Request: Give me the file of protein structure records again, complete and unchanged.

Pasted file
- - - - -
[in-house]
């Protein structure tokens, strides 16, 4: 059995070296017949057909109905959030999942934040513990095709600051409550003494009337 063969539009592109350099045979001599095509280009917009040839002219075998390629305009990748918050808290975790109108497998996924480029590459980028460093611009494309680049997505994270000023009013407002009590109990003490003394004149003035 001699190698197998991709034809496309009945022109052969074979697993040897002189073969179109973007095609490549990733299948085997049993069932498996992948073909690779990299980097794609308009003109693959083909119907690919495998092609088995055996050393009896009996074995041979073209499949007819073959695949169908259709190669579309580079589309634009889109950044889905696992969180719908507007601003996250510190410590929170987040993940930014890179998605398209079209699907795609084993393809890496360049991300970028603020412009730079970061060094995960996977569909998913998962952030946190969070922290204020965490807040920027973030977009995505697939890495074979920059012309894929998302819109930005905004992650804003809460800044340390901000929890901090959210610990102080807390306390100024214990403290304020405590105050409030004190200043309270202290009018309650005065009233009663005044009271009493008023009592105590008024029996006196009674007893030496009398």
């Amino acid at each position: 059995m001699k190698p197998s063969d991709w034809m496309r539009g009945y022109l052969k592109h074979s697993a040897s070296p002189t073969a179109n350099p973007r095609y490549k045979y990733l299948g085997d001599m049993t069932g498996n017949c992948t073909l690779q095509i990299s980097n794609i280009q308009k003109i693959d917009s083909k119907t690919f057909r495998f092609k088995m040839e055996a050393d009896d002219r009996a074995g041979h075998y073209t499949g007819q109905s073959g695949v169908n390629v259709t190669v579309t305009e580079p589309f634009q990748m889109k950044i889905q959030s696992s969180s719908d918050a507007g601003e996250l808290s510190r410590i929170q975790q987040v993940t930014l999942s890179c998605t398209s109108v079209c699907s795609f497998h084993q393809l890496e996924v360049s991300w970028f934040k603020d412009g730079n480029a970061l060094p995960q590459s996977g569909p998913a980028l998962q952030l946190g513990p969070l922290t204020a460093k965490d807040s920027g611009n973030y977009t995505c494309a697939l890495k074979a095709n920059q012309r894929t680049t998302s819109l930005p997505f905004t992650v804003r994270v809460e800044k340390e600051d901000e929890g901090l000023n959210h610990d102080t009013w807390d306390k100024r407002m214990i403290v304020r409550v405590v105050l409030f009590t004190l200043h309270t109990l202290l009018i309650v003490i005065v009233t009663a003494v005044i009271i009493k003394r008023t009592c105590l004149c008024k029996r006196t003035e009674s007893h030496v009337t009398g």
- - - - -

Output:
[in-house]
């Protein structure tokens, strides 16, 4: 059995070296017949057909109905959030999942934040513990095709600051409550003494009337 063969539009592109350099045979001599095509280009917009040839002219075998390629305009990748918050808290975790109108497998996924480029590459980028460093611009494309680049997505994270000023009013407002009590109990003490003394004149003035 001699190698197998991709034809496309009945022109052969074979697993040897002189073969179109973007095609490549990733299948085997049993069932498996992948073909690779990299980097794609308009003109693959083909119907690919495998092609088995055996050393009896009996074995041979073209499949007819073959695949169908259709190669579309580079589309634009889109950044889905696992969180719908507007601003996250510190410590929170987040993940930014890179998605398209079209699907795609084993393809890496360049991300970028603020412009730079970061060094995960996977569909998913998962952030946190969070922290204020965490807040920027973030977009995505697939890495074979920059012309894929998302819109930005905004992650804003809460800044340390901000929890901090959210610990102080807390306390100024214990403290304020405590105050409030004190200043309270202290009018309650005065009233009663005044009271009493008023009592105590008024029996006196009674007893030496009398």
């Amino acid at each position: 059995m001699k190698p197998s063969d991709w034809m496309r539009g009945y022109l052969k592109h074979s697993a040897s070296p002189t073969a179109n350099p973007r095609y490549k045979y990733l299948g085997d001599m049993t069932g498996n017949c992948t073909l690779q095509i990299s980097n794609i280009q308009k003109i693959d917009s083909k119907t690919f057909r495998f092609k088995m040839e055996a050393d009896d002219r009996a074995g041979h075998y073209t499949g007819q109905s073959g695949v169908n390629v259709t190669v579309t305009e580079p589309f634009q990748m889109k950044i889905q959030s696992s969180s719908d918050a507007g601003e996250l808290s510190r410590i929170q975790q987040v993940t930014l999942s890179c998605t398209s109108v079209c699907s795609f497998h084993q393809l890496e996924v360049s991300w970028f934040k603020d412009g730079n480029a970061l060094p995960q590459s996977g569909p998913a980028l998962q952030l946190g513990p969070l922290t204020a460093k965490d807040s920027g611009n973030y977009t995505c494309a697939l890495k074979a095709n920059q012309r894929t680049t998302s819109l930005p997505f905004t992650v804003r994270v809460e800044k340390e600051d901000e929890g901090l000023n959210h610990d102080t009013w807390d306390k100024r407002m214990i403290v304020r409550v405590v105050l409030f009590t004190l200043h309270t109990l202290l009018i309650v003490i005065v009233t009663a003494v005044i009271i009493k003394r008023t009592c105590l004149c008024k029996r006196t003035e009674s007893h030496v009337t009398g």